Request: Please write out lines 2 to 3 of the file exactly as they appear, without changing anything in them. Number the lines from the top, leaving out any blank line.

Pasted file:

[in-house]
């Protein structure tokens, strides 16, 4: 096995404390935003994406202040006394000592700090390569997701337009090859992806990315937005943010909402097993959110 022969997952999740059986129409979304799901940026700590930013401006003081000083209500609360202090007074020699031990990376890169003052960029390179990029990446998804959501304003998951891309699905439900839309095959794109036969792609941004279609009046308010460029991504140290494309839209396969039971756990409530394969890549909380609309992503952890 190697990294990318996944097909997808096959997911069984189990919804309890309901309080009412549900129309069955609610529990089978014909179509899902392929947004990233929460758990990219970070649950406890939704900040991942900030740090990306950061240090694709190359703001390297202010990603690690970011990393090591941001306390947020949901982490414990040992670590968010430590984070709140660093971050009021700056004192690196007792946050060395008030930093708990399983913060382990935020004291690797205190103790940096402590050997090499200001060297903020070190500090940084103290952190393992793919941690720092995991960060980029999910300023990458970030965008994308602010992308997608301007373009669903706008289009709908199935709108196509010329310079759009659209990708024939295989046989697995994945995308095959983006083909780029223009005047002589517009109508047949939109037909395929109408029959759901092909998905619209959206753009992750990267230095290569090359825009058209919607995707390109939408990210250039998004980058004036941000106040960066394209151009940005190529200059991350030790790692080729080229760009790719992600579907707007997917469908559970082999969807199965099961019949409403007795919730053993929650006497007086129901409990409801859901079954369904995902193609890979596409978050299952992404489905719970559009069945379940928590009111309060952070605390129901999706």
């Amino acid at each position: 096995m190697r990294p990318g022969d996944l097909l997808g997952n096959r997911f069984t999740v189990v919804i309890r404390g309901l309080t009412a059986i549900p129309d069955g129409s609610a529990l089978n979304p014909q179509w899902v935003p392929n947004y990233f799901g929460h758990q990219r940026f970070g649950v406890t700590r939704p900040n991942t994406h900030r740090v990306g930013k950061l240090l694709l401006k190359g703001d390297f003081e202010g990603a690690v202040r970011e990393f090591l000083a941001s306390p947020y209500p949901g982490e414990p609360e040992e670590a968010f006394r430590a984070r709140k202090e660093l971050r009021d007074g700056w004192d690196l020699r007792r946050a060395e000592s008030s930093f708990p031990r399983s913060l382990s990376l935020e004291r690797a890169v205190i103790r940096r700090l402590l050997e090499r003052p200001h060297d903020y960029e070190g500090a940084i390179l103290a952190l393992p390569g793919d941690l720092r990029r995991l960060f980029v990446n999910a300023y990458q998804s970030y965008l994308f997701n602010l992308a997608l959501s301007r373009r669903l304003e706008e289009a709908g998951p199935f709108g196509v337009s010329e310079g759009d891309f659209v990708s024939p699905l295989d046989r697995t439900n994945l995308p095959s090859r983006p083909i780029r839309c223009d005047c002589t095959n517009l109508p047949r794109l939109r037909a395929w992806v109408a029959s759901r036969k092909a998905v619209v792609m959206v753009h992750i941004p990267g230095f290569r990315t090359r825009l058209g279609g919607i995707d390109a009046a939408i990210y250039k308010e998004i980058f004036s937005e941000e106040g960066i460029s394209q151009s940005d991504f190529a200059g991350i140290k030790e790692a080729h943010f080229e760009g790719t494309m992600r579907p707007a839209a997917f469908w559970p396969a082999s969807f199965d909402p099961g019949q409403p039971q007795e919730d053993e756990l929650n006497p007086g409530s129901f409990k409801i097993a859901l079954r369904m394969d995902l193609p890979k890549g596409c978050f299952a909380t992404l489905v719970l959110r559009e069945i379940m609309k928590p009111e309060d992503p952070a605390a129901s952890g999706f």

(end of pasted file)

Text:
């Protein structure tokens, strides 16, 4: 096995404390935003994406202040006394000592700090390569997701337009090859992806990315937005943010909402097993959110 022969997952999740059986129409979304799901940026700590930013401006003081000083209500609360202090007074020699031990990376890169003052960029390179990029990446998804959501304003998951891309699905439900839309095959794109036969792609941004279609009046308010460029991504140290494309839209396969039971756990409530394969890549909380609309992503952890 190697990294990318996944097909997808096959997911069984189990919804309890309901309080009412549900129309069955609610529990089978014909179509899902392929947004990233929460758990990219970070649950406890939704900040991942900030740090990306950061240090694709190359703001390297202010990603690690970011990393090591941001306390947020949901982490414990040992670590968010430590984070709140660093971050009021700056004192690196007792946050060395008030930093708990399983913060382990935020004291690797205190103790940096402590050997090499200001060297903020070190500090940084103290952190393992793919941690720092995991960060980029999910300023990458970030965008994308602010992308997608301007373009669903706008289009709908199935709108196509010329310079759009659209990708024939295989046989697995994945995308095959983006083909780029223009005047002589517009109508047949939109037909395929109408029959759901092909998905619209959206753009992750990267230095290569090359825009058209919607995707390109939408990210250039998004980058004036941000106040960066394209151009940005190529200059991350030790790692080729080229760009790719992600579907707007997917469908559970082999969807199965099961019949409403007795919730053993929650006497007086129901409990409801859901079954369904995902193609890979596409978050299952992404489905719970559009069945379940928590009111309060952070605390129901999706």
């Amino acid at each position: 096995m190697r990294p990318g022969d996944l097909l997808g997952n096959r997911f069984t999740v189990v919804i309890r404390g309901l309080t009412a059986i549900p129309d069955g129409s609610a529990l089978n979304p014909q179509w899902v935003p392929n947004y990233f799901g929460h758990q990219r940026f970070g649950v406890t700590r939704p900040n991942t994406h900030r740090v990306g930013k950061l240090l694709l401006k190359g703001d390297f003081e202010g990603a690690v202040r970011e990393f090591l000083a941001s306390p947020y209500p949901g982490e414990p609360e040992e670590a968010f006394r430590a984070r709140k202090e660093l971050r009021d007074g700056w004192d690196l020699r007792r946050a060395e000592s008030s930093f708990p031990r399983s913060l382990s990376l935020e004291r690797a890169v205190i103790r940096r700090l402590l050997e090499r003052p200001h060297d903020y960029e070190g500090a940084i390179l103290a952190l393992p390569g793919d941690l720092r990029r995991l960060f980029v990446n999910a300023y990458q998804s970030y965008l994308f997701n602010l992308a997608l959501s301007r373009r669903l304003e706008e289009a709908g998951p199935f709108g196509v337009s010329e310079g759009d891309f659209v990708s024939p699905l295989d046989r697995t439900n994945l995308p095959s090859r983006p083909i780029r839309c223009d005047c002589t095959n517009l109508p047949r794109l939109r037909a395929w992806v109408a029959s759901r036969k092909a998905v619209v792609m959206v753009h992750i941004p990267g230095f290569r990315t090359r825009l058209g279609g919607i995707d390109a009046a939408i990210y250039k308010e998004i980058f004036s937005e941000e106040g960066i460029s394209q151009s940005d991504f190529a200059g991350i140290k030790e790692a080729h943010f080229e760009g790719t494309m992600r579907p707007a839209a997917f469908w559970p396969a082999s969807f199965d909402p099961g019949q409403p039971q007795e919730d053993e756990l929650n006497p007086g409530s129901f409990k409801i097993a859901l079954r369904m394969d995902l193609p890979k890549g596409c978050f299952a909380t992404l489905v719970l959110r559009e069945i379940m609309k928590p009111e309060d992503p952070a605390a129901s952890g999706f």